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Estimating Agglomeration Economies with History, Geology, and Worker Effects

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  • Combes, Pierre-Philippe
  • Duranton, Gilles
  • Gobillon, Laurent
  • Roux, Sébastien

Abstract

Does productivity increase with density? We revisit the issue using French wage and TFP data. To deal with the ‘endogenous quantity of labour’ bias (i.e., urban agglomeration is consequence of high local productivity rather than a cause), we take an instrumental variable approach and introduce a new set of geological instruments in addition to standard historical instruments. To deal with the ‘endogenous quality of labour’ bias (i.e., cities attract skilled workers so that the effects of skills and urban agglomeration are confounded), we take a worker fixed-effect approach with wage data. We find modest evidence about the endogenous quantity of labour bias and both sets of instruments give a similar answer. We find that the endogenous quality of labour bias is quantitatively more important.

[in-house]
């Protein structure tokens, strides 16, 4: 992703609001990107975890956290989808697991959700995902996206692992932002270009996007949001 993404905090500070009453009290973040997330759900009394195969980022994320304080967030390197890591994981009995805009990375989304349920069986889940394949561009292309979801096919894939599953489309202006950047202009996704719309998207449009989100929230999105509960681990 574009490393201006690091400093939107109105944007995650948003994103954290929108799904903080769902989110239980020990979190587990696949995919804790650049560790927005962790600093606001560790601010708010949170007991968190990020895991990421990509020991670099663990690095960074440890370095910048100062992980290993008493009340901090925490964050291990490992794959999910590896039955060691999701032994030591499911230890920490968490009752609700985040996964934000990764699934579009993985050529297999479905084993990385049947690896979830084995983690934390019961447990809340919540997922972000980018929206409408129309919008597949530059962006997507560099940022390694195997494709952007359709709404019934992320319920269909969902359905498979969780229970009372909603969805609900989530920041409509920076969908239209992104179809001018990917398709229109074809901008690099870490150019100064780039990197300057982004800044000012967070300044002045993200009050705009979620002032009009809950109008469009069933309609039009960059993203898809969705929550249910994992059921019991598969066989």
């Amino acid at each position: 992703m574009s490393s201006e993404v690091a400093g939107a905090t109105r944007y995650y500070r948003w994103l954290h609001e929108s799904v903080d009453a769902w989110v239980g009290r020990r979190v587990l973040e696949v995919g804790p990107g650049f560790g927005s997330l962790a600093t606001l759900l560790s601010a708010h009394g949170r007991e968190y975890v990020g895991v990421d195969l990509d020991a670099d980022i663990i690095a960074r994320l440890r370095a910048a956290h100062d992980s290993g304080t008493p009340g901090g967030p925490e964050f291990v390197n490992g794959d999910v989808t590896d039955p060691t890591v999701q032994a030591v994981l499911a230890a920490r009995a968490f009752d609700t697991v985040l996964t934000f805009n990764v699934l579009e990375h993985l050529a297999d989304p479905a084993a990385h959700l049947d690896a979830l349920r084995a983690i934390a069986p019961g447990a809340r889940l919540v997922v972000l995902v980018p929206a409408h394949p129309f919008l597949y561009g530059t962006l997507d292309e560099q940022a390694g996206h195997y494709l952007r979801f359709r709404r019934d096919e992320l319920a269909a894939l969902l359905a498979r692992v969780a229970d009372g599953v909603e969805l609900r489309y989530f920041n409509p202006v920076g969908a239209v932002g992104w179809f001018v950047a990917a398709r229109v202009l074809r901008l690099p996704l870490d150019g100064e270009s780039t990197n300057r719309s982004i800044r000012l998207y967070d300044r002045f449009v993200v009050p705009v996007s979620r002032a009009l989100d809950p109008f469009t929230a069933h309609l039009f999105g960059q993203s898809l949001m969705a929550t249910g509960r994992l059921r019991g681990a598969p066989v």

Suggested Citation

  • Combes, Pierre-Philippe & Duranton, Gilles & Gobillon, Laurent & Roux, Sébastien, 2008. "Estimating Agglomeration Economies with History, Geology, and Worker Effects," CEPR Discussion Papers 6728, C.E.P.R. Discussion Papers.
  • Handle: RePEc:cpr:ceprdp:6728
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    More about this item

    Keywords

    agglomeration economies; instrumental variables; TFP; wages;
    All these keywords.

    JEL classification:

    • R12 - Urban, Rural, Regional, Real Estate, and Transportation Economics - - General Regional Economics - - - Size and Spatial Distributions of Regional Economic Activity; Interregional Trade (economic geography)
    • R23 - Urban, Rural, Regional, Real Estate, and Transportation Economics - - Household Analysis - - - Regional Migration; Regional Labor Markets; Population

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